As international trade continues to grow, so does the number of people crossing borders. And I am not referring to tourists. Instead, I am talking about the increasing number of workers relocating between an organization’s various global offices.
This is happening because, as companies expand to new markets or have their production needs satisfied across countries, they need staff to work in various jurisdictions in order to attend to market specific issues.
This global phenomenon has taken root in Canada. This is verified when one looks at the number of temporary foreign workers entering Canada on an annual basis, which has exploded in recent years from 60,000 to over 250,000. This increase is largely explained by the growth in the number of companies transferring employees from various global offices to Canadian ones.
There is significant risk in transferring employees to Canada. This is because a company can find itself liable in the event that a conflict arises between the employee and the organization or if the employee’s employment is terminated while in Canada. Should this occur a company may find that an employee is entitled to significantly more in Canada than what may be the case in another jurisdiction. Employment laws in Canada are, for example, more generous to employees than they are in most jurisdictions in the United States, particularly with respect to termination pay. Other relevant laws, such as those relating to human rights and occupational health and safety, are often markedly different in Canada than in other jurisdictions.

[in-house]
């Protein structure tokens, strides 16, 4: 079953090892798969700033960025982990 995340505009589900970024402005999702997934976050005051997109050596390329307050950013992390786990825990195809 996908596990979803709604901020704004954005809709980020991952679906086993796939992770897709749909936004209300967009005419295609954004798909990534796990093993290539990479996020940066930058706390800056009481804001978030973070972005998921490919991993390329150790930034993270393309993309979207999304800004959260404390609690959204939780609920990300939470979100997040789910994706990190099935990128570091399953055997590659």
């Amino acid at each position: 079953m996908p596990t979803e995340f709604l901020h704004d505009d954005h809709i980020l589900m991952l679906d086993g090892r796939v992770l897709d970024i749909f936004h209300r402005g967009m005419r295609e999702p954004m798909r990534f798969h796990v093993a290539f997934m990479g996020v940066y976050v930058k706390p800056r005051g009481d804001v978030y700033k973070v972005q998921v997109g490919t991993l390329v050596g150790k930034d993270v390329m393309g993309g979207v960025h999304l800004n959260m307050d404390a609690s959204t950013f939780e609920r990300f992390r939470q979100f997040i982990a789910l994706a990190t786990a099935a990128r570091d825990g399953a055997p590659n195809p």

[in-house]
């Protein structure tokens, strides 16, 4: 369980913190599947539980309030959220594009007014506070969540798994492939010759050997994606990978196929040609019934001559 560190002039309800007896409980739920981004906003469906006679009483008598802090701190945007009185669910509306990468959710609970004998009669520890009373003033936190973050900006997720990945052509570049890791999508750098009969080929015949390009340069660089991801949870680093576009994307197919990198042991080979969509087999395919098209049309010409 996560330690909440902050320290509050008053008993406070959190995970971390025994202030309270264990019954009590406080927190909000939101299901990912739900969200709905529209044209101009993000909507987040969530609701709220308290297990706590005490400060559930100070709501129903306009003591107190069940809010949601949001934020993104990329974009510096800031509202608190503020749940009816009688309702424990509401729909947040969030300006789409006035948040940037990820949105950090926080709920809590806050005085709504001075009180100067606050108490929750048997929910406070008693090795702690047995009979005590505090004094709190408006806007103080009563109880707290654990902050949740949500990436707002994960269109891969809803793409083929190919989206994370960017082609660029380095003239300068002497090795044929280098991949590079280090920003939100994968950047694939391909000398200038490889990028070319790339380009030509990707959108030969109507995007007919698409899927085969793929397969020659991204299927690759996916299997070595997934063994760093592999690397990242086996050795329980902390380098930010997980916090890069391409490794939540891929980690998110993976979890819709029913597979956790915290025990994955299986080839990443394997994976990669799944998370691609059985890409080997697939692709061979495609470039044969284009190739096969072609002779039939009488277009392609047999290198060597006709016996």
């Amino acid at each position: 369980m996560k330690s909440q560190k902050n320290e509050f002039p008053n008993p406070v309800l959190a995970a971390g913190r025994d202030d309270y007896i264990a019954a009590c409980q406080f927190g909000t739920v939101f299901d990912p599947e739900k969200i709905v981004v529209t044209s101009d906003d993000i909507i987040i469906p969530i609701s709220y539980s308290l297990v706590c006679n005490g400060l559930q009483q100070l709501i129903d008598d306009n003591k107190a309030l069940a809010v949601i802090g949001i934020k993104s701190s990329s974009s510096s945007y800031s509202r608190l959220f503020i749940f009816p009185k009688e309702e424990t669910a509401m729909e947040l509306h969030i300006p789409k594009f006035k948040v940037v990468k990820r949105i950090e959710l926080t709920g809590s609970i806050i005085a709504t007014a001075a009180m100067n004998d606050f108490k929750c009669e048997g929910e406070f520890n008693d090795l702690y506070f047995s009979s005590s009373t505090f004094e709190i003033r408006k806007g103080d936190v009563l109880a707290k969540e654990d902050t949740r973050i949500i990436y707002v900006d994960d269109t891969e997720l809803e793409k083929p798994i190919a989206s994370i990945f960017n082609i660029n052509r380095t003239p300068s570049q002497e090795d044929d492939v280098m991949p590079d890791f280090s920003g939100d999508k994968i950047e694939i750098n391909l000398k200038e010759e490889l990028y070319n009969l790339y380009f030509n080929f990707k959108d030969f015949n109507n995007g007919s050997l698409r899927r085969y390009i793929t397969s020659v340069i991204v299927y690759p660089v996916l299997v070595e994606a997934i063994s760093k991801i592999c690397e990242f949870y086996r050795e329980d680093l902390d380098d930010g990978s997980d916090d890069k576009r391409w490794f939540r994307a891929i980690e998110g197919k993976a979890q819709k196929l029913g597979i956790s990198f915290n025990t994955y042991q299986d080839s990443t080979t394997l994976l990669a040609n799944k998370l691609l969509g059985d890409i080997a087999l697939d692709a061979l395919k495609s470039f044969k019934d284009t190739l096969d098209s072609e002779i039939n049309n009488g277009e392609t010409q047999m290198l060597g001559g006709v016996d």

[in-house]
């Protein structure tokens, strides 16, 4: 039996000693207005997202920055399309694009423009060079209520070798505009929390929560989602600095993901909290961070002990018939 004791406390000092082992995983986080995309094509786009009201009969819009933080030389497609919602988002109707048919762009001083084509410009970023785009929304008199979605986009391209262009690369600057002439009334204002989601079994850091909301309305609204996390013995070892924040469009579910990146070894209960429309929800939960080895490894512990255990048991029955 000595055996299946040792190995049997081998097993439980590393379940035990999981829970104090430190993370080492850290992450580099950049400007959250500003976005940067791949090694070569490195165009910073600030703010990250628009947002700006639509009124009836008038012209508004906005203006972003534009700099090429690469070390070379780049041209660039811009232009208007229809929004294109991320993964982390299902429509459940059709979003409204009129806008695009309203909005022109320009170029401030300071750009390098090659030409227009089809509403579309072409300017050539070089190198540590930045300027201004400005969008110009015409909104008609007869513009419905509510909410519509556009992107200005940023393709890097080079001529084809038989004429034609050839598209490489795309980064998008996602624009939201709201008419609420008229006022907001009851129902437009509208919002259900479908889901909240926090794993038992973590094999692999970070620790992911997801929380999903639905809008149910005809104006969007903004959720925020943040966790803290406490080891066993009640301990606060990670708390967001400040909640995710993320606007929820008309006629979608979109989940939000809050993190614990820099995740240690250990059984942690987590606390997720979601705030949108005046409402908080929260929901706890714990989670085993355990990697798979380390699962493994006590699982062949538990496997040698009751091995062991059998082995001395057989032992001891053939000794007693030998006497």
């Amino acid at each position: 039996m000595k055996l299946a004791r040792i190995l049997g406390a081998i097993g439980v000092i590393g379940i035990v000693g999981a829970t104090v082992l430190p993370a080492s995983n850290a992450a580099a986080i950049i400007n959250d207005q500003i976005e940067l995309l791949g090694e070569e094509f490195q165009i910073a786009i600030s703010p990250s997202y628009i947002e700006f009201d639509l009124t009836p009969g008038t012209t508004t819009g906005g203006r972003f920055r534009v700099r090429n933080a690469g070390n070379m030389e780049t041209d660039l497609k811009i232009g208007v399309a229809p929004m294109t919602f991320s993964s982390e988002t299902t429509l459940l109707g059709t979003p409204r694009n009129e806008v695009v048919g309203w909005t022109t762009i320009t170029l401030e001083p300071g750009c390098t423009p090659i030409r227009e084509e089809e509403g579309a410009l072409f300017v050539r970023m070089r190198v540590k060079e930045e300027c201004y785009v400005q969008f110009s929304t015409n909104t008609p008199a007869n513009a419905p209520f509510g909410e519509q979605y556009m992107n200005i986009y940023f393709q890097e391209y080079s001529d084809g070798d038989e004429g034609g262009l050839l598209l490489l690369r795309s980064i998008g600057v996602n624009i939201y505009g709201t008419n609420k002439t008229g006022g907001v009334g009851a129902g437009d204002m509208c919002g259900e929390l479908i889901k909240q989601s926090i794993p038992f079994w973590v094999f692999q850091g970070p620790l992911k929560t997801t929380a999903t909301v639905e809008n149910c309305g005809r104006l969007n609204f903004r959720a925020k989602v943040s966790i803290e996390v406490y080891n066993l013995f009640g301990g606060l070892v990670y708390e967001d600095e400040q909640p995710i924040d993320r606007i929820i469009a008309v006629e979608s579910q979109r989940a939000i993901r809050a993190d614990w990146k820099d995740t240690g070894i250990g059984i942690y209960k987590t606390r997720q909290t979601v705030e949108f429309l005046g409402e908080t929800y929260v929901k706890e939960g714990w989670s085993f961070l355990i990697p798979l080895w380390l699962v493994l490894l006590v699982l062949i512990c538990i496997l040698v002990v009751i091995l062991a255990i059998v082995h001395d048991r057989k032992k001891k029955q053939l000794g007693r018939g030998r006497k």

Given these issues, employers may find that a “straightforward” and “simple” short term assignment to Canada results in significant unforeseen liability.
What to do?
The best way to avoid liability for employees transferred to Canada is to address all employment related matters in advance of an employee’s transfer. Specifically, employment and immigration issues should be address simultaneously. When thinking of relocating an employee to Canada, employers should be discussing at the same meeting immigration and employment matters. The following provides examples of questions which employers should be asking when planning for a transfer:
- What are the immigration options for having the employee work in Canada?
- What are the relevant employment laws for the jurisdiction(s) in which this employee will be working in Canada?
- How can we most effectively address these liabilities?
A systematic and efficient approach to the transfer of employees to Canada can help to significantly improve predictability of results while reducing risk of liability.
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